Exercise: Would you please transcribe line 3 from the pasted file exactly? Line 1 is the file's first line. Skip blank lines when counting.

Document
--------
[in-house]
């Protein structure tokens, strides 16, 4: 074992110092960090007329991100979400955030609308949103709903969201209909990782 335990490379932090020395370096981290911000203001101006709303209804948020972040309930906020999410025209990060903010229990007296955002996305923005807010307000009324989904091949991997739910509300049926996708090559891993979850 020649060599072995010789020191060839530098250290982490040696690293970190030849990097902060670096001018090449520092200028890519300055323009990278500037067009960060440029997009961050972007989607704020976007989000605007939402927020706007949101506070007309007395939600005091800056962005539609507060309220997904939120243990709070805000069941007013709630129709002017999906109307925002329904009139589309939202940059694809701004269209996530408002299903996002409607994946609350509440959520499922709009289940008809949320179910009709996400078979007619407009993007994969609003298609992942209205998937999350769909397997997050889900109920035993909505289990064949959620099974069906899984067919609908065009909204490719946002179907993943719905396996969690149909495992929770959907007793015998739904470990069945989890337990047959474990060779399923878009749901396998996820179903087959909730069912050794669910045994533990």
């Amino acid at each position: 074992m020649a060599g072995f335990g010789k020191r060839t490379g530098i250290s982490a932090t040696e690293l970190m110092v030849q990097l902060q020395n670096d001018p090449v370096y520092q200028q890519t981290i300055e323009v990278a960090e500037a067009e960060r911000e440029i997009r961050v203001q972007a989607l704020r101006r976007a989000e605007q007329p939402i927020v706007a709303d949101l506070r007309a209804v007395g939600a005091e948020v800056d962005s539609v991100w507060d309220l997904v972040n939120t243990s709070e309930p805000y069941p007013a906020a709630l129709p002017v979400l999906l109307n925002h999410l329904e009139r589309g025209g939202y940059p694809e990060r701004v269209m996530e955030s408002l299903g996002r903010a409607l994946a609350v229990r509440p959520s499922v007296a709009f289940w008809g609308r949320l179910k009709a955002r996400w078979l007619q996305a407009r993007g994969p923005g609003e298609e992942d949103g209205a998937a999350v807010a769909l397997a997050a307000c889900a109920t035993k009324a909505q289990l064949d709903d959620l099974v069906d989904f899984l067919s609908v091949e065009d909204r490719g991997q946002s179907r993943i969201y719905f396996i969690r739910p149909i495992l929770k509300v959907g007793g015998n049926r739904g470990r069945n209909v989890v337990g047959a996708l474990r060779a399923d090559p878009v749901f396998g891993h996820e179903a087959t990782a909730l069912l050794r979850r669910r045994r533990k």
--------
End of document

């Amino acid at each position: 074992m020649a060599g072995f335990g010789k020191r060839t490379g530098i250290s982490a932090t040696e690293l970190m110092v030849q990097l902060q020395n670096d001018p090449v370096y520092q200028q890519t981290i300055e323009v990278a960090e500037a067009e960060r911000e440029i997009r961050v203001q972007a989607l704020r101006r976007a989000e605007q007329p939402i927020v706007a709303d949101l506070r007309a209804v007395g939600a005091e948020v800056d962005s539609v991100w507060d309220l997904v972040n939120t243990s709070e309930p805000y069941p007013a906020a709630l129709p002017v979400l999906l109307n925002h999410l329904e009139r589309g025209g939202y940059p694809e990060r701004v269209m996530e955030s408002l299903g996002r903010a409607l994946a609350v229990r509440p959520s499922v007296a709009f289940w008809g609308r949320l179910k009709a955002r996400w078979l007619q996305a407009r993007g994969p923005g609003e298609e992942d949103g209205a998937a999350v807010a769909l397997a997050a307000c889900a109920t035993k009324a909505q289990l064949d709903d959620l099974v069906d989904f899984l067919s609908v091949e065009d909204r490719g991997q946002s179907r993943i969201y719905f396996i969690r739910p149909i495992l929770k509300v959907g007793g015998n049926r739904g470990r069945n209909v989890v337990g047959a996708l474990r060779a399923d090559p878009v749901f396998g891993h996820e179903a087959t990782a909730l069912l050794r979850r669910r045994r533990k």